The extra-long premiere opens by seeking to establish the basic premise, which involves eight disparate people — ethnically diverse and geographically spread across the world — being joined in a vague manner that allows them to share experiences and knowledge. That opens, somewhat promisingly, with their »
- Brian Lowry
Director: Brad Peyton.
Running Time: 114 minutes
Synopsis: After a devastating earthquake hits California, a Los Angeles Fire Department rescue-helicopter pilot (Dwayne “The Rock” Johnson) and his ex-wife (Carla Gugino) attempt to leave Los Angeles and head to San Francisco to find and rescue their daughter (Alexandra Daddario).
San Andreas joins a long list of disaster movies that have been hurtled our way over the past few years; from the heights of Irwin Allen’s epics of the 1960s and 1970s (see The Towering Inferno, Earthquake, The Poseidon Adventure), to the more recent CGI affairs, most of which were thrown at the screen by German director Roland Emmerich (2012, The Day After Tomorrow). While most of those movies relied on high-octane effects and a multitude of characters led by one or two big name stars, »
- Paul Heath
Throughout his career, Danny Trejo's played a wide range of intimidating characters that steal scenes with their powerful presences, and his upcoming role as The Regulator in Robert Rodriguez's From Dusk Till Dawn: The Series looks to be no exception.
Press Release -- "El Rey Network and Miramax released a first-look image of "From Dusk Till Dawn: The Series" featuring Danny Trejo (Machete, Machete Kills) in his new role as"The Regulator," a horrifying agent of evil who is summoned to perform a deadly errand. Trejo appeared in the "From Dusk Till Dawn" film franchise as "Razor Charlie." Currently in production on its sophomore season, "From Dusk Till Dawn: The Series" is slated to return late Summer 2015.
Trejo has had a prolific career in the entertainment industry, yet his road to success has been hard earned and anything but typical, spanning imprisonment to helping young people battle drug addiction, »
- Derek Anderson
Danny Trejo is set to return to the world of From Dusk Till Dawn later this summer in the second season of El Rey’s TV adaptation of Robert Rodriguez and Quentin Tarantino’s cult feature, and we’ve got the first image of the tattooed tough guy in the new role of The Regulator…
Season two of the show expands the universe across two borders from Mexico to Texas, and deepens and complicates the core relationships between the characters, while adding new faces and dynamics. Season Two begins with our characters in their separate worlds – Santánico (Eiza González) and Richie (Zane Holtz) are outside Houston, living like Bonnie and Clyde; Seth (D.J. Cotrona) and Kate (Madison Davenport) are scraping by in the South of the Border; Freddie Gonzalez (Jesse Garcia) is protecting his wife and young daughter in a Houston suburb: and Carlos Madrigal (Wilmer Valderrama) and Scott Fuller »
- Gary Collinson
We're at a weird place in Hollywood history, one where an original idea, executed by some of the industry's most successful writers and directors, and starring an A-list leading man, is considered an almost foolish risk -- especially in a summer season marked by blockbuster sequels that are considered safe by comparison. So it is with "Tomorrowland," Disney's big question mark of a Memorial Day weekend movie.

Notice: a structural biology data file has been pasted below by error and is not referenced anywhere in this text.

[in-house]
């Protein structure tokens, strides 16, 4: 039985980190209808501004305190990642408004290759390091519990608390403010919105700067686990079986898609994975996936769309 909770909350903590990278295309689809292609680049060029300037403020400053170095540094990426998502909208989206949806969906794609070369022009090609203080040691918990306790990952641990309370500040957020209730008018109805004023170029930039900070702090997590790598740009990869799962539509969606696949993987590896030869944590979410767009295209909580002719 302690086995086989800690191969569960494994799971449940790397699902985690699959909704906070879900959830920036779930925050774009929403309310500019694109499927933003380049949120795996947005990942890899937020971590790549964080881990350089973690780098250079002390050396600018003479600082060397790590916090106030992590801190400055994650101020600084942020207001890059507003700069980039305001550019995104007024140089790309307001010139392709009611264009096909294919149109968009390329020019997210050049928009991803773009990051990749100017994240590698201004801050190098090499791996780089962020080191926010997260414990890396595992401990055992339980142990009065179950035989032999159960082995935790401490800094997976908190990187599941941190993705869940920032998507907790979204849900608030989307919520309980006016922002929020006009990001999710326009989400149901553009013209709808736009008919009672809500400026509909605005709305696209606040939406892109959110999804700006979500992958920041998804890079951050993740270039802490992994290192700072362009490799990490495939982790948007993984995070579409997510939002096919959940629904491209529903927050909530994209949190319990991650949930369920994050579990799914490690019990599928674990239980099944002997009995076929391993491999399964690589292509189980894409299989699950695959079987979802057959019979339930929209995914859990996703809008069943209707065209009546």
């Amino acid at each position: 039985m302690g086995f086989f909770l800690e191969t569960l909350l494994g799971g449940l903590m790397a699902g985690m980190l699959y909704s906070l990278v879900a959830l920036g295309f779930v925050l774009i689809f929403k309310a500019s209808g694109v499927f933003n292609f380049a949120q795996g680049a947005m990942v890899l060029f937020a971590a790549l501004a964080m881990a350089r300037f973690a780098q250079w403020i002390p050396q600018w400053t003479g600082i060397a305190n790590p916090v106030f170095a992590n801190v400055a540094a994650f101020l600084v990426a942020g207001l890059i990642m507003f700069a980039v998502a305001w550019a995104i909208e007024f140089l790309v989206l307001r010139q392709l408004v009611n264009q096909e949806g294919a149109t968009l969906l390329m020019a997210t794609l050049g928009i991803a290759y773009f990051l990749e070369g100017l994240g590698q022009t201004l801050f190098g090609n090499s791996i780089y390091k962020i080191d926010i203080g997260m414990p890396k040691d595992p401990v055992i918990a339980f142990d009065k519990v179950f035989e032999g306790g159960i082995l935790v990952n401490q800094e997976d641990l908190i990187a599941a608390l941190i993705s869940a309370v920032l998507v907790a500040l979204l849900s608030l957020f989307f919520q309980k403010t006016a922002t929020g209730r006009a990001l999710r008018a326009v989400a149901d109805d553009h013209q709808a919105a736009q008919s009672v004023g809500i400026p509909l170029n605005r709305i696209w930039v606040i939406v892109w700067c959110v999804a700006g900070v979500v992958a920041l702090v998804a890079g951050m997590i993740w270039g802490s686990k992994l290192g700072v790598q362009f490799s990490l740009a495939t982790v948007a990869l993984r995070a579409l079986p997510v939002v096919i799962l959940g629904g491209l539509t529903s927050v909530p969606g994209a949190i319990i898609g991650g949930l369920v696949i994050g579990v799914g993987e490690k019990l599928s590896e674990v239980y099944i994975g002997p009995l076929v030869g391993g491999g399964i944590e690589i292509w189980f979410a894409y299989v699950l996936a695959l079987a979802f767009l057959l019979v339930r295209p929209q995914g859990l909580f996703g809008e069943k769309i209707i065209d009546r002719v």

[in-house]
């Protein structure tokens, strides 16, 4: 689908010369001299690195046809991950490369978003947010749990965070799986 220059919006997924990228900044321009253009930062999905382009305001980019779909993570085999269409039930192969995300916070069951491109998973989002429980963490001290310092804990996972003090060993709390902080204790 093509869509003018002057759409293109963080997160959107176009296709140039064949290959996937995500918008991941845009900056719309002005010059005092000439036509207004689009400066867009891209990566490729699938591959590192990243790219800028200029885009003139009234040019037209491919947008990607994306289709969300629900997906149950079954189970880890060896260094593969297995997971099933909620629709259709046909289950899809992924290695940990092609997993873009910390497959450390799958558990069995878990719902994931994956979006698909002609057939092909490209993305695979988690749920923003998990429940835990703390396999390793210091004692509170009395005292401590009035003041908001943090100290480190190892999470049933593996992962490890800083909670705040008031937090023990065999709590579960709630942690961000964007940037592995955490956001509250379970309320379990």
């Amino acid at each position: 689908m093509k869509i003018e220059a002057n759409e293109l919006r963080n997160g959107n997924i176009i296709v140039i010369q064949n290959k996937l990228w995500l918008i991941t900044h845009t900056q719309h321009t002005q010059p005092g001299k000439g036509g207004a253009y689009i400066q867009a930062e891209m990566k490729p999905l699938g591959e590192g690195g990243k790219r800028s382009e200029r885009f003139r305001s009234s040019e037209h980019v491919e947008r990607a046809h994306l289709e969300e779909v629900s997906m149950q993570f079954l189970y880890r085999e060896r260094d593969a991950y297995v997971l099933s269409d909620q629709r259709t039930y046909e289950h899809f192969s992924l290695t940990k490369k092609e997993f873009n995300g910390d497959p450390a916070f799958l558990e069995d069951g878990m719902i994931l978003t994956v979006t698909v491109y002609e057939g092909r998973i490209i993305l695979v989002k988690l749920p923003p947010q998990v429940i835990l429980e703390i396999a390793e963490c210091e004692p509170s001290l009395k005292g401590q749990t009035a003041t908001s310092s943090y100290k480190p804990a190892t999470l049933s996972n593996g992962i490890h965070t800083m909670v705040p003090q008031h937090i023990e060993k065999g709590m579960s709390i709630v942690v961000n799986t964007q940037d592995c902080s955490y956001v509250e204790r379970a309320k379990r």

It was actually easier to predict how the reboot of a 33-year-old horror franchise ("Poltergeist") would open this weekend, or the sequel to a franchise whose last installment came out 30 years ago ("Mad Max: Fury Road") would open last weekend, than to guess how "Tomorrowland" would do. Indeed, predictions for "Fury Road" and "Poltergeist" (which opened this weekend with an estimated $23.0 million) were almost exactly on target. "Tomorrowland," however, opened on the low end of expectations, with an estimated $32.2 million through Sunday and »
- Gary Susman
Would UK entry Electro Velvet fare better than our last duo Jemini, who got nul points in 2003? How did special guest Australia get on? Stuart Heritage was there for every last Eurovision second
And now we are done. Sincerest congratulations to Sweden, and commiserations to all the other contestants, uniformly doomed as they are to become embedded YouTube clips in endless ‘What the hell was all that about’ Eurovision precursor articles a decade from now.
Now, while we go through our own individual post-Eurovision decompression routines – I don’t know about you, but mine involves putting my head into a metal bin and shouting ‘Why?’ over and over again until I tumble into the comforting arms of unconsciousness – it’s time for me to thank you. Whoever you are, wherever you come from, I appreciate you hanging out with me this evening. If you want to follow me on Twitter, »
- Stuart Heritage
Review by Dana Jung
Of all the “lands” at Disneyland/Disney World (the others are Frontierland, Adventureland, and Fantasyland in case you’ve forgotten), Tomorrowland holds the most promise to an impressionable youth. With visions of Buck Rogers rayguns and Jetsons flying machines, the park promises more than it delivers, with its slow “people-movers” and static displays of smart homes and fashions of the future. Except for Space Mountain—a truly incredible roller coaster ride—this park is at once the most visually stimulating, and the most unexciting. The new film Tomorrowland shares some of these qualities, but is the end result a wild coaster ride of a popcorn movie, or a rehash of stale ideas about a utopian future?